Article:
This presentation is about bugs: where they hide, how you find them, and how you tell other people they exist so they can be fixed. Explore the habitats of the most common types of software bugs. Learn how to make bugs more likely to appear and discover ways to present information about the bugs you find to ensure that they get fixed. Drawing on real-world examples of bug reports, Elisabeth Hendrickson reveals tips and techniques for capturing the wiliest and squirmiest of the critters crawling around in your software.
Elisabeth Hendrickson, Quality Tree Software, Inc.
Large application services are very dynamic in their functionality, with some of the business rules hosted by these services changing on a daily basis. This presentation discusses one company's experience in developing a new methodology and test infrastructure for automated testing and nonstop QA monitoring of large application services with high requirements churn. Learn how this method allows you to get a handle on quality even though the application services requirements remain a moving target.
Ashish Jain and Siddhartha Dalal, Telcordia Technologies
Applications are often designed and developed with little regard for testing. Functional and Load/Configuration testing needs to be a collaborative effort between the development and testing groups for a project to be most successful. Everyone needs to "own" some of the testing responsibility. Learn how to accomplish an ongoing collaboration between application architects, designers, developers, and QA/testing personnel to identify and resolve problems (defects) in an efficient and timely manner.
Exploratory testing involves simultaneous activities-learning about the program and the risks associated with it, planning and conducting tests, troubleshooting, and reporting results. This highly skilled work depends on the ability of the tester to stay focused and alert. Based on a successful pilot study, Cem Kaner discusses why two testers can be more effective working together than apart. Explore the advantages of testing in pairs, including ongoing dialogue to keep both testers alert and focused, faster and more effective troubleshooting, and an excellent opportunity for a seasoned tester to train a novice.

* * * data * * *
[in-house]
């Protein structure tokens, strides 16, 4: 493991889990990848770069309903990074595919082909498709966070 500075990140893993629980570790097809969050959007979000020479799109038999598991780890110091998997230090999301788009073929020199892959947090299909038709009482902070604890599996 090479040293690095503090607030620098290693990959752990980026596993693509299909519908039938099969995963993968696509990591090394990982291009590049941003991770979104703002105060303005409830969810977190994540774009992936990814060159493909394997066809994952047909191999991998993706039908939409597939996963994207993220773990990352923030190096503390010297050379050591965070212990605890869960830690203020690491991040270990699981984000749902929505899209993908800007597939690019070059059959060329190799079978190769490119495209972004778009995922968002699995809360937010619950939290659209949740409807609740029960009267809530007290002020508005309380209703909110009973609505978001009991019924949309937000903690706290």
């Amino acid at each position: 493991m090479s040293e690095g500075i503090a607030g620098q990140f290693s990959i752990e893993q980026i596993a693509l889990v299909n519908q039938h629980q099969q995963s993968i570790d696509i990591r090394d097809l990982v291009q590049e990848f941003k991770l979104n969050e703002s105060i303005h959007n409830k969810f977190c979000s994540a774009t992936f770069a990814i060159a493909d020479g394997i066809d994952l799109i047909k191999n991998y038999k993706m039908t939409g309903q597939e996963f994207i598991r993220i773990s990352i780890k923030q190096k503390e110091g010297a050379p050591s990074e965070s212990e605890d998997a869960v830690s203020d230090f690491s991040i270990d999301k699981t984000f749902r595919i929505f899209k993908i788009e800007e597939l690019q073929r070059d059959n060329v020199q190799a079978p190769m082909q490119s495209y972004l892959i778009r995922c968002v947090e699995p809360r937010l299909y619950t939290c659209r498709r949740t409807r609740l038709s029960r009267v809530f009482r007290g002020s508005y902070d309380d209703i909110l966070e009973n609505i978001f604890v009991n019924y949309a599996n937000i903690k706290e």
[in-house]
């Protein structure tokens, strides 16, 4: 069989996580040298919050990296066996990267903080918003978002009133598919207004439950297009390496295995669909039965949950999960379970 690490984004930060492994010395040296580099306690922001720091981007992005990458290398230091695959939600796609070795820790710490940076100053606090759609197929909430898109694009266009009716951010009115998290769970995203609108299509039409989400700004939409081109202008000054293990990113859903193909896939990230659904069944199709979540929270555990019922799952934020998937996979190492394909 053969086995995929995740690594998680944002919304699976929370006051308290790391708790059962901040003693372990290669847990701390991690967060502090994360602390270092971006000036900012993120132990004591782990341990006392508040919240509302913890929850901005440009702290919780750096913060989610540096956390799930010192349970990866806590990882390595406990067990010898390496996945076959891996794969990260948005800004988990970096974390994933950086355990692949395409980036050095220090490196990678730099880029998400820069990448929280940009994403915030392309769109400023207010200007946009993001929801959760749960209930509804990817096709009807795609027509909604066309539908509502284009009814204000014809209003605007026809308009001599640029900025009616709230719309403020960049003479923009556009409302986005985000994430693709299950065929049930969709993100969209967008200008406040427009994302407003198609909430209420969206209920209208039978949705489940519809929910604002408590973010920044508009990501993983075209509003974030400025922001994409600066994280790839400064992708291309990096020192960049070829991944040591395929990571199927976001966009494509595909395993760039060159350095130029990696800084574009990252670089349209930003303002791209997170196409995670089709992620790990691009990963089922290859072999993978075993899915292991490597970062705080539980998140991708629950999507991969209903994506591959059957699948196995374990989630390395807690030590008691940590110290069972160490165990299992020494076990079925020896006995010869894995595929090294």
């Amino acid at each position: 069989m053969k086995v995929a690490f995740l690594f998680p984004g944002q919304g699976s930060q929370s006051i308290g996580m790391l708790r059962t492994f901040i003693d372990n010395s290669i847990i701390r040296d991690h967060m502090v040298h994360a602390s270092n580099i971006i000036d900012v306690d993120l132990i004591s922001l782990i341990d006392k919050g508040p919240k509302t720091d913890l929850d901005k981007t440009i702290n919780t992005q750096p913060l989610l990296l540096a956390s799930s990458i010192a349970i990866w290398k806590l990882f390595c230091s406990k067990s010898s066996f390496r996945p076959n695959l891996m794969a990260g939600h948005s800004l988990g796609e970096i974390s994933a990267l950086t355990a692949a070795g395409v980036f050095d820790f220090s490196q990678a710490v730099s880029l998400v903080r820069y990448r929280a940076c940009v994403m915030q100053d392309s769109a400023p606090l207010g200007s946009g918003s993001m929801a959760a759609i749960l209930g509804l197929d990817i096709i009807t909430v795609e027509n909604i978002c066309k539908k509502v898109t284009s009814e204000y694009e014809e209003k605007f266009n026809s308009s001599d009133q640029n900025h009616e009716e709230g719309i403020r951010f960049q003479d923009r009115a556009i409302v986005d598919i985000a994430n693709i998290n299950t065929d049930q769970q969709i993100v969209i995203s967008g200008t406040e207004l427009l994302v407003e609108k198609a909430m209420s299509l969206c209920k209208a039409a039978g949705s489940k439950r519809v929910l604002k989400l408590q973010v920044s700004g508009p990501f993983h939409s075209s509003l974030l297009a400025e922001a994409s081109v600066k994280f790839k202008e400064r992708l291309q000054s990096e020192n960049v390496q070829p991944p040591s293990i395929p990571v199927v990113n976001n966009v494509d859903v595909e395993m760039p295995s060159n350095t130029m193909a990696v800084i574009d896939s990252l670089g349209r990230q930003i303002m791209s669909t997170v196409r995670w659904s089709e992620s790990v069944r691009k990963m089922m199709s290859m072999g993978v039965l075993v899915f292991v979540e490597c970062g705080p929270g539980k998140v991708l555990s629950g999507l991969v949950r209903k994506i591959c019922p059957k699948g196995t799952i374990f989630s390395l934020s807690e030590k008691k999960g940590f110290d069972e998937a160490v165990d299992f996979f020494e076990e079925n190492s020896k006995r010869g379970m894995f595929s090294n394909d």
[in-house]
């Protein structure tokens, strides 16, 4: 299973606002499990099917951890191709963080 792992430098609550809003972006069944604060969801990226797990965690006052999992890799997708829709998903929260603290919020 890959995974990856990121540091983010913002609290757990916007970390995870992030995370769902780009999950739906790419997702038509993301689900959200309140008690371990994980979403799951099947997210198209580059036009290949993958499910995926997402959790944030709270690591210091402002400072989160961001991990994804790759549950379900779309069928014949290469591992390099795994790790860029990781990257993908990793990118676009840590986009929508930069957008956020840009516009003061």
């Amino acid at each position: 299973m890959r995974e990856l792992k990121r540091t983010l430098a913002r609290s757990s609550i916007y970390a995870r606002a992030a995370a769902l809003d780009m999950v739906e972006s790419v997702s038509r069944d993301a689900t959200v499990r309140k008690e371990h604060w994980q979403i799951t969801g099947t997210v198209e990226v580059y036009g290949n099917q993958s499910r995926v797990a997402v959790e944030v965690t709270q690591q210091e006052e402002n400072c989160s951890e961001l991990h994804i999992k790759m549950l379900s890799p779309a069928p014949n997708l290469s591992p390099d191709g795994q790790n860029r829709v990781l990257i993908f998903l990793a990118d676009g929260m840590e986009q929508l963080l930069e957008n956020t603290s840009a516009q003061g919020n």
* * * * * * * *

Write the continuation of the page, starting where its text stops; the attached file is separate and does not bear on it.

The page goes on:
Cem Kaner, Florida Institute of Technology and James Bach, Satisfice Inc.
Organizations face many problems that impede rapid development of software systems critical to their operations and growth. This paper discusses model-based
development and test automation methods that reduce the time and resources necessary to develop high quality systems. The focus is how organizations have implemented this approach of model-based verification to reduce requirements defects, manual test development effort, and development rework to achieve significant cost and schedule savings.
Testing is a tough job! Most test professionals learn the hard way what works and what doesn't. Retrospectives are focused, facilitated reviews of a defined piece of work. Learn how software project retrospectives are used as a test process improvement technique to capture the essence of a work, provide closure, and establish a springboard for active improvement in an organization.
This paper describes a methodology for allocating priority levels and resources to software testing and other quality activities to achieve "customer satisfaction." This methodology is based on understanding of what the market and the target users require at any point in time during the
product technology adoption life-cycle. The paper also describes the deployment by a leading market-driven company of effective software testing processes and methods that represent real-world customer issues.
What is the real value of computing performance improvement? What is the real cost of computing performance degradation? This paper describes an approach used at The Boeing Company to answer these questions. The challenges of presenting technical analyses in "dollars and cents, bottom line" terminology, and sample visual formats for communicating computing performance information
clearly, completely and concisely will be discussed.
Extreme Programming (XP) has captured the attention of the industry by challenging many cherished beliefs held about software development and management. Not only that, it's actually delivered against those challenges. As a development process, XP focuses on producing sound software architectures while delivering required functionality to customers on time and within budget. It uses iterative development along with other controversial yet effective techniques to get the job done. Robert Martin gives us the real scoop on why XP has enjoyed so many successes, and how it can and will continue to flourish in business development environments.